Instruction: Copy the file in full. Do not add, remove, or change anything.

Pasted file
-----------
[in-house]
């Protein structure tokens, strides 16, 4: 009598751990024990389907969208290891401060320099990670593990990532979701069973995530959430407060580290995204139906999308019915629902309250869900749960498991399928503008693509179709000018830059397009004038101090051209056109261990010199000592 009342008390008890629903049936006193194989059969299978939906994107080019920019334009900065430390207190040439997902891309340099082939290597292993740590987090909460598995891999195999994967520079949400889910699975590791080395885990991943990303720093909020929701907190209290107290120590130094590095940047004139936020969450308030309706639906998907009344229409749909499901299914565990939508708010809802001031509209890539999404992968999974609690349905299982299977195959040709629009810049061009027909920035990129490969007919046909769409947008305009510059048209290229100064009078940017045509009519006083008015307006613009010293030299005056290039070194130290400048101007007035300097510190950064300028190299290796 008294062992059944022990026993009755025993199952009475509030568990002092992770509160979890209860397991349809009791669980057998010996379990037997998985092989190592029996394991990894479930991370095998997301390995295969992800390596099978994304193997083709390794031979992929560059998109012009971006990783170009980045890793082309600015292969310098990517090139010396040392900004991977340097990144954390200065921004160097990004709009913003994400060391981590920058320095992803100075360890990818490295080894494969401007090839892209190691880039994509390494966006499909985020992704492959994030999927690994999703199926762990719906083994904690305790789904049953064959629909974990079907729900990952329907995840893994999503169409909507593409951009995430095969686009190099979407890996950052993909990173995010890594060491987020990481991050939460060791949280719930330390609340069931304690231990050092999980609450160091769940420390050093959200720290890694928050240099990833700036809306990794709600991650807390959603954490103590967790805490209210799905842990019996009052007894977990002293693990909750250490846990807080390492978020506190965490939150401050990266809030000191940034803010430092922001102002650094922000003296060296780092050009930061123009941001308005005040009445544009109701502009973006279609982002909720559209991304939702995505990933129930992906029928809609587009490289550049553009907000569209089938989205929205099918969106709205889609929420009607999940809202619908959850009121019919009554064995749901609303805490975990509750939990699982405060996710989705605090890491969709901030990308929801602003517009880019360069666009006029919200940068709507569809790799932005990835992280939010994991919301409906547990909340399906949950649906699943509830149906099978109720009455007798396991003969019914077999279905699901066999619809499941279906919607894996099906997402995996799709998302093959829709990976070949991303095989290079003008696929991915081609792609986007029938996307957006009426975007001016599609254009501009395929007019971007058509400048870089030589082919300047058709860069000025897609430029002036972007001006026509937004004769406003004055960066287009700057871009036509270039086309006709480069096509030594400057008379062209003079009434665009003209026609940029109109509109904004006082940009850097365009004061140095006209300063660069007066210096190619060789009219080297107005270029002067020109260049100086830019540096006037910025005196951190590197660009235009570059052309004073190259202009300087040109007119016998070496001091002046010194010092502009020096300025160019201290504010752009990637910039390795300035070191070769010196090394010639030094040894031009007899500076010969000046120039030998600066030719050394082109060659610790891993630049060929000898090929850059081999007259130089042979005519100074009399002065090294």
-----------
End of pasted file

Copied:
[in-house]
């Protein structure tokens, strides 16, 4: 009598751990024990389907969208290891401060320099990670593990990532979701069973995530959430407060580290995204139906999308019915629902309250869900749960498991399928503008693509179709000018830059397009004038101090051209056109261990010199000592 009342008390008890629903049936006193194989059969299978939906994107080019920019334009900065430390207190040439997902891309340099082939290597292993740590987090909460598995891999195999994967520079949400889910699975590791080395885990991943990303720093909020929701907190209290107290120590130094590095940047004139936020969450308030309706639906998907009344229409749909499901299914565990939508708010809802001031509209890539999404992968999974609690349905299982299977195959040709629009810049061009027909920035990129490969007919046909769409947008305009510059048209290229100064009078940017045509009519006083008015307006613009010293030299005056290039070194130290400048101007007035300097510190950064300028190299290796 008294062992059944022990026993009755025993199952009475509030568990002092992770509160979890209860397991349809009791669980057998010996379990037997998985092989190592029996394991990894479930991370095998997301390995295969992800390596099978994304193997083709390794031979992929560059998109012009971006990783170009980045890793082309600015292969310098990517090139010396040392900004991977340097990144954390200065921004160097990004709009913003994400060391981590920058320095992803100075360890990818490295080894494969401007090839892209190691880039994509390494966006499909985020992704492959994030999927690994999703199926762990719906083994904690305790789904049953064959629909974990079907729900990952329907995840893994999503169409909507593409951009995430095969686009190099979407890996950052993909990173995010890594060491987020990481991050939460060791949280719930330390609340069931304690231990050092999980609450160091769940420390050093959200720290890694928050240099990833700036809306990794709600991650807390959603954490103590967790805490209210799905842990019996009052007894977990002293693990909750250490846990807080390492978020506190965490939150401050990266809030000191940034803010430092922001102002650094922000003296060296780092050009930061123009941001308005005040009445544009109701502009973006279609982002909720559209991304939702995505990933129930992906029928809609587009490289550049553009907000569209089938989205929205099918969106709205889609929420009607999940809202619908959850009121019919009554064995749901609303805490975990509750939990699982405060996710989705605090890491969709901030990308929801602003517009880019360069666009006029919200940068709507569809790799932005990835992280939010994991919301409906547990909340399906949950649906699943509830149906099978109720009455007798396991003969019914077999279905699901066999619809499941279906919607894996099906997402995996799709998302093959829709990976070949991303095989290079003008696929991915081609792609986007029938996307957006009426975007001016599609254009501009395929007019971007058509400048870089030589082919300047058709860069000025897609430029002036972007001006026509937004004769406003004055960066287009700057871009036509270039086309006709480069096509030594400057008379062209003079009434665009003209026609940029109109509109904004006082940009850097365009004061140095006209300063660069007066210096190619060789009219080297107005270029002067020109260049100086830019540096006037910025005196951190590197660009235009570059052309004073190259202009300087040109007119016998070496001091002046010194010092502009020096300025160019201290504010752009990637910039390795300035070191070769010196090394010639030094040894031009007899500076010969000046120039030998600066030719050394082109060659610790891993630049060929000898090929850059081999007259130089042979005519100074009399002065090294």